King of the Mountain (1981)

Before Paul Walker and Vin Diesel’s exploits in The Fast and the Furious, there was Harry Hamlin and Joseph Bottoms in this film that first chronicled the real life street racing communities of Los Angeles. However, in this tale, they don’t pull a “Point Break” and use their street racing exploits to front a crime wave: they’re just a group of competitive friends who race their high-powered cars up and down a dangerous and deadly mountain road known as Mulholland Drive — to become the “King of the Hill.”

Here, we get all of the actors we care about: Joseph Bottoms, Deborah Van Valkenburgh (The Warriors), Seymour Cassel (Trees Lounge), William Forsythe (Smokey Bites the Dust). Yeah, this rocks. Oh, yeah. And some guy name Dennis Hopper (The Last Movie) shows up.

So, did Neal H. Moritz, Rob Cohen, Paul Walker and Gary Scottt Thompson pinch this forgotten VHS-to-HBO obscurity? Well — did they — as Sam pointed out, pinch (even more so) 1987’s No Man’s Land starring D.B. Sweeney and Charlie Sheen thirteen years before (also reviewed this week, search for it)? Nah, it is surely coincidental: their film was a film where Days of Thunder collided Donnie Brasco — and those were released waaaay after King of the Mountain and No Man’s Land.

Leigh Chapman based the screenplay on “Thunder Road” written by David Barry for Los Angeles’ New West Magazine. The characters of Hamlin’s Porsche-obsessed driver and Dennis Hopper’s Corvette aficionado were based on the article’s real-life subjects of Chris Banning and Charles “Crazy Charlie” Woit. Director Noel Nosseck made his debut with the Richard Hatch-starring, Crown International Pictures’ vansploitationer, 1975’s Best Friends, as well as the 1981 TV Movie biker flick, Return of the Rebels, which starred Barbara Eden, Don Murray, and Christopher Connelly (Atlantis Interceptors).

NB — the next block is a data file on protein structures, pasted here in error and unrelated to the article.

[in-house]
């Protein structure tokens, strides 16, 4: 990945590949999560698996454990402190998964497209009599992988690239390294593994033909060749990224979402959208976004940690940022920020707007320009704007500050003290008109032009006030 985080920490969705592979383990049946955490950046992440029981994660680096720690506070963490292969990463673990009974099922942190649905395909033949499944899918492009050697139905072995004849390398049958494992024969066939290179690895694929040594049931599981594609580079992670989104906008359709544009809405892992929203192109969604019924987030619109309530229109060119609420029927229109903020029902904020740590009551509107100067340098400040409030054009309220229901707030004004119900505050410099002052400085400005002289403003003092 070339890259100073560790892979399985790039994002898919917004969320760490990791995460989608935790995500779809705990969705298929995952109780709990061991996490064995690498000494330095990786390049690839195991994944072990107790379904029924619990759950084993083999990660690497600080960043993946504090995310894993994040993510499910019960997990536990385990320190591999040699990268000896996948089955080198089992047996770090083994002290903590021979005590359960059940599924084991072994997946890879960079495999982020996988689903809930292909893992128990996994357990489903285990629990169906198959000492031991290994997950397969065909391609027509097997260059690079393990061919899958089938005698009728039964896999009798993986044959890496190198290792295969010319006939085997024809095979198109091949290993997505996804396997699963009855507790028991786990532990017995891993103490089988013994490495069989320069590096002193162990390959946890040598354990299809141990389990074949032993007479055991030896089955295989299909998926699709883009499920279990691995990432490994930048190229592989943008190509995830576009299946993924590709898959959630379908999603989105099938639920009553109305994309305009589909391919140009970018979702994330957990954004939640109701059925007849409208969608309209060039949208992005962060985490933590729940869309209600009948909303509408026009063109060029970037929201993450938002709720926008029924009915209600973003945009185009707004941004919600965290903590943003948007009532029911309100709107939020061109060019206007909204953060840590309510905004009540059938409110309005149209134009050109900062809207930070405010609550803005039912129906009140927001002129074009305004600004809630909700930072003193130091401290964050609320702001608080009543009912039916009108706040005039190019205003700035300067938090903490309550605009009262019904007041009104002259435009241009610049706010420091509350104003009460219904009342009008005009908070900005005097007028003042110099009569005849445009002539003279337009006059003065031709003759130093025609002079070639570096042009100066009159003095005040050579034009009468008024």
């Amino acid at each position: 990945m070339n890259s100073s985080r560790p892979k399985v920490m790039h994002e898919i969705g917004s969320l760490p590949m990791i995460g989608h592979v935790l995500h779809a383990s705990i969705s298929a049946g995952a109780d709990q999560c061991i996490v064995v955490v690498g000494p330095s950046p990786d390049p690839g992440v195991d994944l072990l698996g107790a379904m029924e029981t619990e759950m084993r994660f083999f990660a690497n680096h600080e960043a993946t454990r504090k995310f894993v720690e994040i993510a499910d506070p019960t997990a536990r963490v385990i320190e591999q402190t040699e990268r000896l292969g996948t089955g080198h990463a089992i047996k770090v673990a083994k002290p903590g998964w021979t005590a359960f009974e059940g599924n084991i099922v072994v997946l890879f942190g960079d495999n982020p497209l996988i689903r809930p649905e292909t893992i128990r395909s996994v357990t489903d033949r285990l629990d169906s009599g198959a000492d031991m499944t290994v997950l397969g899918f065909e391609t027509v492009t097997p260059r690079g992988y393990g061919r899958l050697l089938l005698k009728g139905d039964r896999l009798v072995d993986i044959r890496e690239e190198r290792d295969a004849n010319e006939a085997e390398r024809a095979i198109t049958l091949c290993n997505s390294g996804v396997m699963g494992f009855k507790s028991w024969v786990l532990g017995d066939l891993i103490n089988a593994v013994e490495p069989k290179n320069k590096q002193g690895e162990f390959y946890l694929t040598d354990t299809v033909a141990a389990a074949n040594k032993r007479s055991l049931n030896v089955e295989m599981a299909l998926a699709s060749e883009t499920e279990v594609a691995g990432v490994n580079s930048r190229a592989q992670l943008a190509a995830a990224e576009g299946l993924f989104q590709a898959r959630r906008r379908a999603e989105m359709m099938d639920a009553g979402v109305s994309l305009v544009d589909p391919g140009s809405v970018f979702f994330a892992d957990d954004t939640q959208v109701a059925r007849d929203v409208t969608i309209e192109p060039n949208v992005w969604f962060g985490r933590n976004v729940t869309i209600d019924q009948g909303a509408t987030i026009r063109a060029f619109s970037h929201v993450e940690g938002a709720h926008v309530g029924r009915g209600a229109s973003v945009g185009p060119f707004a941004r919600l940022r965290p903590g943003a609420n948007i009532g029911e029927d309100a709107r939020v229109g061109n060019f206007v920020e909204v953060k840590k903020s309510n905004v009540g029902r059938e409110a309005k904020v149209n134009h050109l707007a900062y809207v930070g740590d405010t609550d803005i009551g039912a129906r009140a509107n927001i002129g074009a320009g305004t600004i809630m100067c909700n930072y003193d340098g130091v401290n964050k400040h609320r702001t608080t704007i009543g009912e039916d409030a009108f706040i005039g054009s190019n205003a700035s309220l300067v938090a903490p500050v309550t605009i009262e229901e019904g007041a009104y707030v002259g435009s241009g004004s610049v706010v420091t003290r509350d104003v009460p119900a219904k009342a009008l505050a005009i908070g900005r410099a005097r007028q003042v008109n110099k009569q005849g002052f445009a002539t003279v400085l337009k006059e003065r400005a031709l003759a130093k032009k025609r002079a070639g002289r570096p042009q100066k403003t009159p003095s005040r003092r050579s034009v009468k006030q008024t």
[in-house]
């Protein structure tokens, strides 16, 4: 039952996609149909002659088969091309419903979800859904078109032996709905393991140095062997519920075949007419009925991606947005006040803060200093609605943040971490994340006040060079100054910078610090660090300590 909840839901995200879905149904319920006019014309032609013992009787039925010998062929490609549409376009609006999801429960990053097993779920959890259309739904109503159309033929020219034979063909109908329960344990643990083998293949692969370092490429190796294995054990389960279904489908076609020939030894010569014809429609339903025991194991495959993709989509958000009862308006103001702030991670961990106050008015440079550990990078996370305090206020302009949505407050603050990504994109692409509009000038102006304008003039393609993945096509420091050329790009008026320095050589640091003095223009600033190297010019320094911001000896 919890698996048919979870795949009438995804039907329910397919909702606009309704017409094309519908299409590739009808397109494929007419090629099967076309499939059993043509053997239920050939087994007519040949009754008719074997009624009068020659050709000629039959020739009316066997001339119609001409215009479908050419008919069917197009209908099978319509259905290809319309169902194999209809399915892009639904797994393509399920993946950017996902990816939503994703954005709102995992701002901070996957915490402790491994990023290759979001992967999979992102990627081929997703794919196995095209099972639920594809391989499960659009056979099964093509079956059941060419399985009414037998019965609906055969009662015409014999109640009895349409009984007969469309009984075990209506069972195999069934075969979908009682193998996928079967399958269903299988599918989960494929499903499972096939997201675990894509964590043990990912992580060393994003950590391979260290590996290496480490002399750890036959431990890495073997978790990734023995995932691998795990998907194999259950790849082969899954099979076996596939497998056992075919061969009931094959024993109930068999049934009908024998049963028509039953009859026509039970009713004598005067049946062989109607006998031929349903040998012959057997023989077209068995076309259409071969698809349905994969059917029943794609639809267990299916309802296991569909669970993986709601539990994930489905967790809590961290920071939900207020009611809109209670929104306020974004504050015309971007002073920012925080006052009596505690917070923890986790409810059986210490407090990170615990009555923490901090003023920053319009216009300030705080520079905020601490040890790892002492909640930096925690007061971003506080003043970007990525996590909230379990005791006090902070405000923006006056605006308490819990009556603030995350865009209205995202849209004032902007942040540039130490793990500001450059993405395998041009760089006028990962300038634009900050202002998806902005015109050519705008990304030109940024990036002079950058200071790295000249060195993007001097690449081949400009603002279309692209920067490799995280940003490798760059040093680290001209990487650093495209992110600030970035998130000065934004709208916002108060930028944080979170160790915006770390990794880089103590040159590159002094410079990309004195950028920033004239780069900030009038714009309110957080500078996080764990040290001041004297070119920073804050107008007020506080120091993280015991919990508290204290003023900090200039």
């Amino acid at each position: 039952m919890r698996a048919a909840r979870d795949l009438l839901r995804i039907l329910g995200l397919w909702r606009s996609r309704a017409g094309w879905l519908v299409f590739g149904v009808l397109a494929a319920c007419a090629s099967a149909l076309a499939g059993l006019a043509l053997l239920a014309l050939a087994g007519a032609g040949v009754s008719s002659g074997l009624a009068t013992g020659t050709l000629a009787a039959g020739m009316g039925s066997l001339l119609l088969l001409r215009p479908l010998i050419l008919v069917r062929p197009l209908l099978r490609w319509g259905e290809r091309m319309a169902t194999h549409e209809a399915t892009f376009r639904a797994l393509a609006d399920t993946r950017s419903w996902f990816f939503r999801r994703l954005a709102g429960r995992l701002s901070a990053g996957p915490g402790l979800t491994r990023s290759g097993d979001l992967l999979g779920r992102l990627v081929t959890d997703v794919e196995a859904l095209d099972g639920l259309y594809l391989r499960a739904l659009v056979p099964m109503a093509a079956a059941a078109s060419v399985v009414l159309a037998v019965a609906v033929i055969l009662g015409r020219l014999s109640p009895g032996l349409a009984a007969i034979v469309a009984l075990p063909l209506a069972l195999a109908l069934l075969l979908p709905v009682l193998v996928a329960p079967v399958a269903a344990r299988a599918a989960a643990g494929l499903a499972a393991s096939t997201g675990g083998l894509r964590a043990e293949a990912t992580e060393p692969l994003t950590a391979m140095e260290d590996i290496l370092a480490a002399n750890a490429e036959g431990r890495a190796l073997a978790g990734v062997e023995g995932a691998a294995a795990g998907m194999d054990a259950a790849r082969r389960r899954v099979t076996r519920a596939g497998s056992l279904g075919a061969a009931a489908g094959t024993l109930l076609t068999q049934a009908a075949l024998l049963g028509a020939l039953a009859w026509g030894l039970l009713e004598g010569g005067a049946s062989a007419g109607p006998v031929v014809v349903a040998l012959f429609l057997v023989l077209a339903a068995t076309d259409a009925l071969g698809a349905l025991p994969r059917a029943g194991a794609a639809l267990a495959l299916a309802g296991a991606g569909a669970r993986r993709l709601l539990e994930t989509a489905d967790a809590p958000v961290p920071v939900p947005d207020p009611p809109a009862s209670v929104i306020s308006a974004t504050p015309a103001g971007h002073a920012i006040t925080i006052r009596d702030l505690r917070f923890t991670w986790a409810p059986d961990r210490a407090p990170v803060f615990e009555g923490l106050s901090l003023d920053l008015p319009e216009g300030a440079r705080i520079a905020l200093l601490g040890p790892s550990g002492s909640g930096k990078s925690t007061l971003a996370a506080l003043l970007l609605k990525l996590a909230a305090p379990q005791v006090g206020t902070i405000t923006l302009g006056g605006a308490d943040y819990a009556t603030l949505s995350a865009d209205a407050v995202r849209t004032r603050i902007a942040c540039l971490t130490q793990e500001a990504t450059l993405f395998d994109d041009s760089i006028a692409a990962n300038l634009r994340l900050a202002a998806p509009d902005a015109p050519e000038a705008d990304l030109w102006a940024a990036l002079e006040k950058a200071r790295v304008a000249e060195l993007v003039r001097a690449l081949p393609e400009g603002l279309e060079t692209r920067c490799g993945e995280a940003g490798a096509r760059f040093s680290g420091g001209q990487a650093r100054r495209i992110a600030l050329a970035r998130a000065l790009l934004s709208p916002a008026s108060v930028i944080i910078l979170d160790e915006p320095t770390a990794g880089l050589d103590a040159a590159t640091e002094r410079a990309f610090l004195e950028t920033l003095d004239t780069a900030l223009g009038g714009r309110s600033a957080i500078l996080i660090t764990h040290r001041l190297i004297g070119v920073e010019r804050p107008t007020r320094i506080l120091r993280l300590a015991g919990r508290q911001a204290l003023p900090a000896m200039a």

You can watch this on You Tube . . . and wet your whistle with this clip of the final race.

While this played in theaters — where I saw it — it made its way to HBO — where I saw it again — then eventually to VHS in the ’80s. The film found its way into the grey market via VHS-to-DVD rips sold on eBay. However, in 2016, the film was officially released in the U.S. for Digital HD and Video On Demand services through iTunes and Amazon Prime.

Update: As we went to press, we discovered Kino Lorber acquired the rights to King of the Mountain with plans to re-release it to Blu-ray on November 24, 2020. The brand new 2K Master also features interviews with star Harry Hamlin and director Noel Nosseck. You can learn more about Kino Lorber’s complete roster of films at their official website and Facebook, and watch the related film trailers on You Tube.

About the Author: You can learn more about the writings of R.D Francis on Facebook. He also writes for B&S About Movies.

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